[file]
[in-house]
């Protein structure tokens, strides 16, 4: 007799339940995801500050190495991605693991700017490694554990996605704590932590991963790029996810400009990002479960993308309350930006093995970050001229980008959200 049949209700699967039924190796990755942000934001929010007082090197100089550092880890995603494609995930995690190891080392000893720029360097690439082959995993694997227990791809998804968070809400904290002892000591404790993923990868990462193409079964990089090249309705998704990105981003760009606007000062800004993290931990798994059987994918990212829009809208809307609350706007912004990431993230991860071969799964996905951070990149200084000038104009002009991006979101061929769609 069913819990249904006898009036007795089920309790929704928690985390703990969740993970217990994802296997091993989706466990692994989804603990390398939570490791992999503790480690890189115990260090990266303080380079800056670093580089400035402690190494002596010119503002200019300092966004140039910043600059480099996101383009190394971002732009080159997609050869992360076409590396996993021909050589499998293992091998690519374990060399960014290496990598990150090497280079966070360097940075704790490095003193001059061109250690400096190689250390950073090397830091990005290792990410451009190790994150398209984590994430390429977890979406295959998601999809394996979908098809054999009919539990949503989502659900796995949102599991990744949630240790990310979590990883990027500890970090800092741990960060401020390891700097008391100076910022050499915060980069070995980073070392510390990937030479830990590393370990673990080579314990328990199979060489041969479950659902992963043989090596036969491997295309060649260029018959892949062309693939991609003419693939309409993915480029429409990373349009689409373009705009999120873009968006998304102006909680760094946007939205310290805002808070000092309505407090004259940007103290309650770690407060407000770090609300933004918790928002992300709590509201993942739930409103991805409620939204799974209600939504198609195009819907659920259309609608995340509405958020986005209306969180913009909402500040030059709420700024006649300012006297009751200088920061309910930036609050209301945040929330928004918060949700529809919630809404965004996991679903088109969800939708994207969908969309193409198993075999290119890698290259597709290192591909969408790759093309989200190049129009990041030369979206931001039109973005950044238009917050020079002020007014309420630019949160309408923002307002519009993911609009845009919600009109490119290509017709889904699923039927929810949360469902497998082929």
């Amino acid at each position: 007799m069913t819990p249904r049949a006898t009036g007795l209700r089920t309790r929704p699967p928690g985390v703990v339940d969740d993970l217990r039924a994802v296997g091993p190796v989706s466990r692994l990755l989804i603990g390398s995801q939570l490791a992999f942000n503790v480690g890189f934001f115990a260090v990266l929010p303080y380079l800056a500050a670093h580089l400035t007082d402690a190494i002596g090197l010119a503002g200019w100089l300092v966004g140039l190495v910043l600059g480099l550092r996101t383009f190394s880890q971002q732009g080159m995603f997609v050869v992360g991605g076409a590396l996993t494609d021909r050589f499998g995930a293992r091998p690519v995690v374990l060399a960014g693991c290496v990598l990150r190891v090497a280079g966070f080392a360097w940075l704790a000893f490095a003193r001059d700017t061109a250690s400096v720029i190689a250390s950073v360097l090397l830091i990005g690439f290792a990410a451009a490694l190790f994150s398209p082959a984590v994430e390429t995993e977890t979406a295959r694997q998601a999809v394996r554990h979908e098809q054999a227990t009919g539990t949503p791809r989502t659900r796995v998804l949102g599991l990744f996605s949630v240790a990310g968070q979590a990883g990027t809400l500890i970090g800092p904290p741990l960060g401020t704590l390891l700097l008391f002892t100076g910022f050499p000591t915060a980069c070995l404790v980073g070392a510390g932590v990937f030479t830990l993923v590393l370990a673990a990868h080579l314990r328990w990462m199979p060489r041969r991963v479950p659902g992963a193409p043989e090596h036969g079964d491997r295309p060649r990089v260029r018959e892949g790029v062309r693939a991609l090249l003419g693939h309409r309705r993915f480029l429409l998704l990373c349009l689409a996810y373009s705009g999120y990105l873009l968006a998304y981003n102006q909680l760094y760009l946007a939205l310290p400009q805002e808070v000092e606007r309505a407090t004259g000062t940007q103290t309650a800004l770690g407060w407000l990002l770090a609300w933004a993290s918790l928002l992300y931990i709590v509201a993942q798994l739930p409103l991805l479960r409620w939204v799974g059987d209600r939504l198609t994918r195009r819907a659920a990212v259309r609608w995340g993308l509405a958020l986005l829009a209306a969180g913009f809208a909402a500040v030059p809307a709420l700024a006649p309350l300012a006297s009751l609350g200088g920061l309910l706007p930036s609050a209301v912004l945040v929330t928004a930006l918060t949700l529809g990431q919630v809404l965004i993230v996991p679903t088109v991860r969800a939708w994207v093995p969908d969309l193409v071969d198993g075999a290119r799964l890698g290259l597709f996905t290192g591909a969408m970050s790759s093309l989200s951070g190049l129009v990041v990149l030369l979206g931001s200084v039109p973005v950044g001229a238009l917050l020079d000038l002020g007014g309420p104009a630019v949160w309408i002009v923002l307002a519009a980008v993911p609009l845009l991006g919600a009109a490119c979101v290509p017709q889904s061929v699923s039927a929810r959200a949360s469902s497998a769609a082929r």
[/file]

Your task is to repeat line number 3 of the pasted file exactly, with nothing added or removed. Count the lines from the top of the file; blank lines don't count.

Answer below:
């Amino acid at each position: 007799m069913t819990p249904r049949a006898t009036g007795l209700r089920t309790r929704p699967p928690g985390v703990v339940d969740d993970l217990r039924a994802v296997g091993p190796v989706s466990r692994l990755l989804i603990g390398s995801q939570l490791a992999f942000n503790v480690g890189f934001f115990a260090v990266l929010p303080y380079l800056a500050a670093h580089l400035t007082d402690a190494i002596g090197l010119a503002g200019w100089l300092v966004g140039l190495v910043l600059g480099l550092r996101t383009f190394s880890q971002q732009g080159m995603f997609v050869v992360g991605g076409a590396l996993t494609d021909r050589f499998g995930a293992r091998p690519v995690v374990l060399a960014g693991c290496v990598l990150r190891v090497a280079g966070f080392a360097w940075l704790a000893f490095a003193r001059d700017t061109a250690s400096v720029i190689a250390s950073v360097l090397l830091i990005g690439f290792a990410a451009a490694l190790f994150s398209p082959a984590v994430e390429t995993e977890t979406a295959r694997q998601a999809v394996r554990h979908e098809q054999a227990t009919g539990t949503p791809r989502t659900r796995v998804l949102g599991l990744f996605s949630v240790a990310g968070q979590a990883g990027t809400l500890i970090g800092p904290p741990l960060g401020t704590l390891l700097l008391f002892t100076g910022f050499p000591t915060a980069c070995l404790v980073g070392a510390g932590v990937f030479t830990l993923v590393l370990a673990a990868h080579l314990r328990w990462m199979p060489r041969r991963v479950p659902g992963a193409p043989e090596h036969g079964d491997r295309p060649r990089v260029r018959e892949g790029v062309r693939a991609l090249l003419g693939h309409r309705r993915f480029l429409l998704l990373c349009l689409a996810y373009s705009g999120y990105l873009l968006a998304y981003n102006q909680l760094y760009l946007a939205l310290p400009q805002e808070v000092e606007r309505a407090t004259g000062t940007q103290t309650a800004l770690g407060w407000l990002l770090a609300w933004a993290s918790l928002l992300y931990i709590v509201a993942q798994l739930p409103l991805l479960r409620w939204v799974g059987d209600r939504l198609t994918r195009r819907a659920a990212v259309r609608w995340g993308l509405a958020l986005l829009a209306a969180g913009f809208a909402a500040v030059p809307a709420l700024a006649p309350l300012a006297s009751l609350g200088g920061l309910l706007p930036s609050a209301v912004l945040v929330t928004a930006l918060t949700l529809g990431q919630v809404l965004i993230v996991p679903t088109v991860r969800a939708w994207v093995p969908d969309l193409v071969d198993g075999a290119r799964l890698g290259l597709f996905t290192g591909a969408m970050s790759s093309l989200s951070g190049l129009v990041v990149l030369l979206g931001s200084v039109p973005v950044g001229a238009l917050l020079d000038l002020g007014g309420p104009a630019v949160w309408i002009v923002l307002a519009a980008v993911p609009l845009l991006g919600a009109a490119c979101v290509p017709q889904s061929v699923s039927a929810r959200a949360s469902s497998a769609a082929r």